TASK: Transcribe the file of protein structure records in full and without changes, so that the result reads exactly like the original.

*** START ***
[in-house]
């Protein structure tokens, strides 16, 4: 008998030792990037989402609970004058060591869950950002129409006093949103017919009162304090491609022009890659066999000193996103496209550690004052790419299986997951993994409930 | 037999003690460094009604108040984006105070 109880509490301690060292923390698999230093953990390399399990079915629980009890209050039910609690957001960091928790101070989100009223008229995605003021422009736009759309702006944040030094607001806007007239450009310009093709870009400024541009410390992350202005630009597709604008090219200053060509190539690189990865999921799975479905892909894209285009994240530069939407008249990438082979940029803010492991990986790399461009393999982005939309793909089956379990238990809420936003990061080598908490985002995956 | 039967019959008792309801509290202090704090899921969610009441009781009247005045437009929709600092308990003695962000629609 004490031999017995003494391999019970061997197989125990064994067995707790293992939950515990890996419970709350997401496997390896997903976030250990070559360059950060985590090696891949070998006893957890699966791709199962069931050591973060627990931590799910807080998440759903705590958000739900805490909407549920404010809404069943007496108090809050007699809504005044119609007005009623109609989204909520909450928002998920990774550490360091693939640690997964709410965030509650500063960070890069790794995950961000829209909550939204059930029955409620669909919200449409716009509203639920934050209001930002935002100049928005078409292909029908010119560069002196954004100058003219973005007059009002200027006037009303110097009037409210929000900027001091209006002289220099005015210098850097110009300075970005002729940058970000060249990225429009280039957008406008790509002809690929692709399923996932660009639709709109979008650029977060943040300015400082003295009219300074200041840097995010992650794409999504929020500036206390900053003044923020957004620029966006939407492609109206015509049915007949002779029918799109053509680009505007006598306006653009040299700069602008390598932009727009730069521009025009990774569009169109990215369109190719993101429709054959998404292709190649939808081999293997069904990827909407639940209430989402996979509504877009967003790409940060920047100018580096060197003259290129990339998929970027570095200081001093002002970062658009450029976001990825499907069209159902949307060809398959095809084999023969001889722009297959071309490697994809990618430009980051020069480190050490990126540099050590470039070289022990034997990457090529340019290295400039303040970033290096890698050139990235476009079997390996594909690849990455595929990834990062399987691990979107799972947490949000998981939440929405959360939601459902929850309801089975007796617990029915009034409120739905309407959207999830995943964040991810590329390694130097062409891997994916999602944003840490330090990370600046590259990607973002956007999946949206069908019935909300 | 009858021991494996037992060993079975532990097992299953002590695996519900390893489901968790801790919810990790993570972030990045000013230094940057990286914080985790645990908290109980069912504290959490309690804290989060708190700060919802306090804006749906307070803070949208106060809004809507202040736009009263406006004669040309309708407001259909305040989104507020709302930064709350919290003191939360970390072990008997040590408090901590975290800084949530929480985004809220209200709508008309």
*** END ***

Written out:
[in-house]
């Protein structure tokens, strides 16, 4: 008998030792990037989402609970004058060591869950950002129409006093949103017919009162304090491609022009890659066999000193996103496209550690004052790419299986997951993994409930 | 037999003690460094009604108040984006105070 109880509490301690060292923390698999230093953990390399399990079915629980009890209050039910609690957001960091928790101070989100009223008229995605003021422009736009759309702006944040030094607001806007007239450009310009093709870009400024541009410390992350202005630009597709604008090219200053060509190539690189990865999921799975479905892909894209285009994240530069939407008249990438082979940029803010492991990986790399461009393999982005939309793909089956379990238990809420936003990061080598908490985002995956 | 039967019959008792309801509290202090704090899921969610009441009781009247005045437009929709600092308990003695962000629609 004490031999017995003494391999019970061997197989125990064994067995707790293992939950515990890996419970709350997401496997390896997903976030250990070559360059950060985590090696891949070998006893957890699966791709199962069931050591973060627990931590799910807080998440759903705590958000739900805490909407549920404010809404069943007496108090809050007699809504005044119609007005009623109609989204909520909450928002998920990774550490360091693939640690997964709410965030509650500063960070890069790794995950961000829209909550939204059930029955409620669909919200449409716009509203639920934050209001930002935002100049928005078409292909029908010119560069002196954004100058003219973005007059009002200027006037009303110097009037409210929000900027001091209006002289220099005015210098850097110009300075970005002729940058970000060249990225429009280039957008406008790509002809690929692709399923996932660009639709709109979008650029977060943040300015400082003295009219300074200041840097995010992650794409999504929020500036206390900053003044923020957004620029966006939407492609109206015509049915007949002779029918799109053509680009505007006598306006653009040299700069602008390598932009727009730069521009025009990774569009169109990215369109190719993101429709054959998404292709190649939808081999293997069904990827909407639940209430989402996979509504877009967003790409940060920047100018580096060197003259290129990339998929970027570095200081001093002002970062658009450029976001990825499907069209159902949307060809398959095809084999023969001889722009297959071309490697994809990618430009980051020069480190050490990126540099050590470039070289022990034997990457090529340019290295400039303040970033290096890698050139990235476009079997390996594909690849990455595929990834990062399987691990979107799972947490949000998981939440929405959360939601459902929850309801089975007796617990029915009034409120739905309407959207999830995943964040991810590329390694130097062409891997994916999602944003840490330090990370600046590259990607973002956007999946949206069908019935909300 | 009858021991494996037992060993079975532990097992299953002590695996519900390893489901968790801790919810990790993570972030990045000013230094940057990286914080985790645990908290109980069912504290959490309690804290989060708190700060919802306090804006749906307070803070949208106060809004809507202040736009009263406006004669040309309708407001259909305040989104507020709302930064709350919290003191939360970390072990008997040590408090901590975290800084949530929480985004809220209200709508008309």